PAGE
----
Wednesday, May 4, 2016


A few weeks ago, we took a quick trip to Nashville. My wife had just started back at her job and she needed to go there for a work trip. I was still off from my job, so we packed the car and headed east into Tennessee with the baby. Since I wasn't working, the baby and I were left with some free time during the day. So on our first day there, I thought I'd take him out to take some pictures with me. There is actually a waterfall about an hour and a half away from Nashville that I've been to twice before, but I haven't yet been able to get a decent picture of it. So I thought I could make the drive with the kid, do the short hike to the falls and take some pictures. And just hope that the baby wouldn't mind the drive or the walk.

But after sitting in the car seat for five hours the day before, the baby was not happy about being stuck in it again. After a few bouts of crying on the drive, we finally made it to the waterfall. But then of course, I saw the large sign in the parking lot that said: "DUE TO EXTENSIVE STRUCTURAL DAMAGE - The metal staircase and trail to the base of the main falls, the main falls overlook and the middle falls overlook are closed to the public. We apologize for the inconvenience." Well crap.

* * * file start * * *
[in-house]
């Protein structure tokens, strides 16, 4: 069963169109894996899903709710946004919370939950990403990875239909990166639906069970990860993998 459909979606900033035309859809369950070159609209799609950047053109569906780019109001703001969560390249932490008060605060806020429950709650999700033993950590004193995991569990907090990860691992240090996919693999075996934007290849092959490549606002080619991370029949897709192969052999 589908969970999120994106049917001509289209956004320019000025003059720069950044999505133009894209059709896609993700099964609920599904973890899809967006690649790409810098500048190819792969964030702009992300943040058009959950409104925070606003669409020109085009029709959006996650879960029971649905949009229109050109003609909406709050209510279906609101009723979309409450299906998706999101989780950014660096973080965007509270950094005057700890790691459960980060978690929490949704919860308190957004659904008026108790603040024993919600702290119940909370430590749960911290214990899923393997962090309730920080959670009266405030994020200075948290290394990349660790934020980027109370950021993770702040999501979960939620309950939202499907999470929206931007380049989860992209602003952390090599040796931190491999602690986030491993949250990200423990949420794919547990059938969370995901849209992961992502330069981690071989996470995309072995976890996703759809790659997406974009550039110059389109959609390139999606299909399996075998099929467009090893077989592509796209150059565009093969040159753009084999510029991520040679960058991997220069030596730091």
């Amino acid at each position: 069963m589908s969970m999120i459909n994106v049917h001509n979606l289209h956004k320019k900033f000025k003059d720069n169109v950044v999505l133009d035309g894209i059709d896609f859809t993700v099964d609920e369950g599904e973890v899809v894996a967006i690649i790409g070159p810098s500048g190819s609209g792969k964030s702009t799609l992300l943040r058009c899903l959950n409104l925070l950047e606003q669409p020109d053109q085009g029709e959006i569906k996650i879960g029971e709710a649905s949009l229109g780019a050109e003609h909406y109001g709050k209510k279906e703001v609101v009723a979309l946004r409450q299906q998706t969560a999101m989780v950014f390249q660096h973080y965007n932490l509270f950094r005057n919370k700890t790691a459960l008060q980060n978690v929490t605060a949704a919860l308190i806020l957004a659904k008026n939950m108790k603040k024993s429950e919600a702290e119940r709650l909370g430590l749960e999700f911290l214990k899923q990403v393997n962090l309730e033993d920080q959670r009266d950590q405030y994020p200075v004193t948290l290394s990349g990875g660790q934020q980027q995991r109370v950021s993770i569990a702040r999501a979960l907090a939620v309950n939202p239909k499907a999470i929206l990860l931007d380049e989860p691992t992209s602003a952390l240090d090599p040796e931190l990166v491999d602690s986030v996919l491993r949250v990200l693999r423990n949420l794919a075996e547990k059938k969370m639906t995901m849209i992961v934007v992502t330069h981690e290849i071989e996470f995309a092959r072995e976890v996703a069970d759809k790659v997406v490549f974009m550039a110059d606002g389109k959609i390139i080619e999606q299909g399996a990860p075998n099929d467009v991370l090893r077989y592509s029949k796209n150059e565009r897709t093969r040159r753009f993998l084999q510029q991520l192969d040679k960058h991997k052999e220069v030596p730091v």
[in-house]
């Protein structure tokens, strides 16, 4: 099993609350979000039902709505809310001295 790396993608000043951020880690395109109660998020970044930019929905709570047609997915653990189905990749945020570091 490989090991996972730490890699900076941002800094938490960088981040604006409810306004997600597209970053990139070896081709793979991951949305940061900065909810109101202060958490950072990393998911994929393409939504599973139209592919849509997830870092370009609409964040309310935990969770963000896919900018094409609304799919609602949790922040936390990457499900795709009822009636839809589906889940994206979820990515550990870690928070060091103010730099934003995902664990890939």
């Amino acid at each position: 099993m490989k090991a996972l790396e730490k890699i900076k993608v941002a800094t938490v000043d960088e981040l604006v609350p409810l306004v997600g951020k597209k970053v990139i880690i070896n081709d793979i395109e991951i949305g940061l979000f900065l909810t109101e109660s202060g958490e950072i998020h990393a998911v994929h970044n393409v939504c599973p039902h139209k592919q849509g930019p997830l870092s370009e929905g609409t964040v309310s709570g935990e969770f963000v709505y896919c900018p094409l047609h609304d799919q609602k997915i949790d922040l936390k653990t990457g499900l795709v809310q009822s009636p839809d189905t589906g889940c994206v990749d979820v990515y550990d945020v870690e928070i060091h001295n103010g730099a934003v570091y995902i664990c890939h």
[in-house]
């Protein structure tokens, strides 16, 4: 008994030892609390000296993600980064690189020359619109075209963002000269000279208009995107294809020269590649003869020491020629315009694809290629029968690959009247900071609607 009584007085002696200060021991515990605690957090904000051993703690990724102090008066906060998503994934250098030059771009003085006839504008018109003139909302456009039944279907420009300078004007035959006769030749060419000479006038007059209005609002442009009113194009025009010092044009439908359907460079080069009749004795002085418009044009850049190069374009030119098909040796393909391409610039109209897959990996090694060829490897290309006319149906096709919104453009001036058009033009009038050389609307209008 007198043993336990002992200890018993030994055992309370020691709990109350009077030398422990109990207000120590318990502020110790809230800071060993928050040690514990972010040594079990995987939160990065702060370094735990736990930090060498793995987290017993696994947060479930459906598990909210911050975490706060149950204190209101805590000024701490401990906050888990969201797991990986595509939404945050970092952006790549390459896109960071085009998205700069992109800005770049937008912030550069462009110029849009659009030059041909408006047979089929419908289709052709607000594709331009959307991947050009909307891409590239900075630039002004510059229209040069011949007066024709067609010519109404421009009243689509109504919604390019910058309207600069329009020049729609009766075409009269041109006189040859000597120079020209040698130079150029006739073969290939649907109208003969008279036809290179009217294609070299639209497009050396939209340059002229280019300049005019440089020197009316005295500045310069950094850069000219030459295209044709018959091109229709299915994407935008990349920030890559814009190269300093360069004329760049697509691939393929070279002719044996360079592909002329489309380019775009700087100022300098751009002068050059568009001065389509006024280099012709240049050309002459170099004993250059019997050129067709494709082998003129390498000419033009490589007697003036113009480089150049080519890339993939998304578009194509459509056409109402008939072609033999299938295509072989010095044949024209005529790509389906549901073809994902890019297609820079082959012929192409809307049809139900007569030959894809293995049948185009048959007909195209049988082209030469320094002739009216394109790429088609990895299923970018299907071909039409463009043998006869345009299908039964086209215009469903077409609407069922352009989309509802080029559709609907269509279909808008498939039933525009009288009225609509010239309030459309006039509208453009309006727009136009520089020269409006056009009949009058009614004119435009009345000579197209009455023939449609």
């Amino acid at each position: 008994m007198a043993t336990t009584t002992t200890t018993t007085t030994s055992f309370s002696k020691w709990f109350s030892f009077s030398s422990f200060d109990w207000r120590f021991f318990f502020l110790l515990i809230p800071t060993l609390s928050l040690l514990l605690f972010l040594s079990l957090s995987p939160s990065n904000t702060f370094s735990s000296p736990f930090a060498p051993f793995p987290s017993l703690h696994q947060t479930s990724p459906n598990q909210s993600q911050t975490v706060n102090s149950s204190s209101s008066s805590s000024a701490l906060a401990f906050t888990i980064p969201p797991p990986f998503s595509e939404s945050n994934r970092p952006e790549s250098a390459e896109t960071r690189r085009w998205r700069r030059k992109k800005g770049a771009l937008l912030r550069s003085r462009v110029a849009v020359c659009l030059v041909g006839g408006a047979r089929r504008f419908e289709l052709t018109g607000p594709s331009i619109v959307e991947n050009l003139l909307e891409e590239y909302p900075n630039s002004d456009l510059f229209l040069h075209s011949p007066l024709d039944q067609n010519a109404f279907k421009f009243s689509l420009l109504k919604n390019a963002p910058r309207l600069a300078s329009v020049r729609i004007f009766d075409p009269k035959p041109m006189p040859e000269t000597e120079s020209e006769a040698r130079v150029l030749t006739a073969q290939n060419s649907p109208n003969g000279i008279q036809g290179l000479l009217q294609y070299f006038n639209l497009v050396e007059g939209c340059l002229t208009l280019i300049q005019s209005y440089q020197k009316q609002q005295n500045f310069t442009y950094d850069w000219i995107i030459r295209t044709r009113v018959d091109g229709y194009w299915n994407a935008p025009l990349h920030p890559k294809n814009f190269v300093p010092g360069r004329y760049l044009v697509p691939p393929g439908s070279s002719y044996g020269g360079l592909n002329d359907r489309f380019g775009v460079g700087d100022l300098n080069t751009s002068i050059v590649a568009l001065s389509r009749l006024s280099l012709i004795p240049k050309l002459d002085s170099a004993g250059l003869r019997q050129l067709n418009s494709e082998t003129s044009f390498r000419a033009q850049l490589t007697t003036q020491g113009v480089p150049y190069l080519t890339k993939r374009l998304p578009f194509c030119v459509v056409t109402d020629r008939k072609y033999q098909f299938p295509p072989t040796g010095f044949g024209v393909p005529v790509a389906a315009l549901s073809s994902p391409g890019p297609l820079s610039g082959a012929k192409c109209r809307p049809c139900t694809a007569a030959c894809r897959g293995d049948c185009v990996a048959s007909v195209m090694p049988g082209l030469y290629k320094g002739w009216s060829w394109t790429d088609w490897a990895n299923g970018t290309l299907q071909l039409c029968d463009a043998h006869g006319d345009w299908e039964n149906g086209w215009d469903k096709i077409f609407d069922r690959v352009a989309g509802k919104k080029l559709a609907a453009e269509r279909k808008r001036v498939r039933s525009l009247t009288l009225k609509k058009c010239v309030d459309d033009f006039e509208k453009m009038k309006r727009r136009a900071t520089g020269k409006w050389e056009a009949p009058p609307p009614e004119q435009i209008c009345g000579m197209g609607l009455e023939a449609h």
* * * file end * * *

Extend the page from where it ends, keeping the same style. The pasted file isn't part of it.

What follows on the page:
So we turned around and headed back to Nashville. But along the way I did stop and take a picture of this old barn that is guarded by a tall oak tree.


The next day we decided to keep the driving to a minimum and spent the day in Nashville. The baby and I headed downtown, and while he snoozed in the stroller I took a few pictures of the old train station. Built in 1900, the Union Station is a beautiful old building. It operated as a train station until 1979, when it was closed due to a lack of interest in rail travel. In order to save the building, it was converted into a hotel in the 1980s.


That night I was able to get back out and get a few shots of the Nashville skyline from the pedestrian bridge that crosses over the Cumberland River.


There must have been a photography club out on the bridge, because there was probably fifty people there with cameras and tripods roaming around. The bridge does provide a terrific view of the Nashville skyline.



The bridge was built in 1909, and was converted into a pedestrian bridge in 2003. From the bridge you can easily hear strains of music playing from the bars and clubs downtown. It's well worth a visit if you're visiting Nashville.


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